Coronavirus: ‘Loss of freedom ... quite a shock at the beginning’
In their 70s, Dublin couple Brendan and Breda Butler feel hemmed in by cocooning
Brendan and Breda Butler safely indoors in their home in Malahide, Co Dublin: they will take refuge in reading. Photograph: Tom Honan
The cocooning had “only really hit”, said Brendan. “It was a bit of a novelty on Sunday. Then we were hoping to go for a walk, but were not allowed,” he said.
The “the loss of freedom” was felt keenly, he said. Regularly, they walked “a mile and a half around Malahide. It was a major feature most days, with an espresso on the way home.”
A retired secondary school teacher, he felt lucky to be a good reader and had “just begun a course in painting, with a lot of canvasses to do”.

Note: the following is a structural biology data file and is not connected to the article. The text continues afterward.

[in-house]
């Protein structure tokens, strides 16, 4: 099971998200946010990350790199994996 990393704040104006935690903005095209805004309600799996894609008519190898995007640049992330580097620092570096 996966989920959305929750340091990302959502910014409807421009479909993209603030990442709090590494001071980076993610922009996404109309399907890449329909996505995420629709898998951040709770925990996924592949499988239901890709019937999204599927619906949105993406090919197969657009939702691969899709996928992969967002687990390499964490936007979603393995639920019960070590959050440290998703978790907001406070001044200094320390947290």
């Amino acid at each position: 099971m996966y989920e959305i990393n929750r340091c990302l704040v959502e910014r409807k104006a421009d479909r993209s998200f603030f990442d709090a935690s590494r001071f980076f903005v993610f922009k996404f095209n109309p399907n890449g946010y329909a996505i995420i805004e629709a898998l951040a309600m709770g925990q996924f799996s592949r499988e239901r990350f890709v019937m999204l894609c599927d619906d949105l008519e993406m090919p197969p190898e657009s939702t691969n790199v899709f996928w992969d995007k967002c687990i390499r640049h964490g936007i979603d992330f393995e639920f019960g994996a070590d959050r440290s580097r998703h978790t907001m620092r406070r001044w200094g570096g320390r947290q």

Breda too, a retired physiotherapist, is a reader and had just finished Sineád Gleeson’s Constellations.
But the stay-at-home directive had come as “quite a shock at the beginning”. It had made her realise how much time she spent out of the house. But “there was lots to do, no hurry, loads of time, so it’s not getting done”.
However she wouldn’t be doing any gardening, apart from “holding the ladder while Brendan trims the hedge”.
A son of theirs had brought over a consignment of food, as most of their five children live in Dublin and a daughter in Guatemala.
The biggest “loss” was their grandchildren, aged 2 to 13. She and Brendan were babysitters three days a week up to recently, when that too was stopped. “It was a big loss,” she said, and wondered whether the two year old would recognise her when all this was over. But there was social media and she was used to getting to see them on Zoom.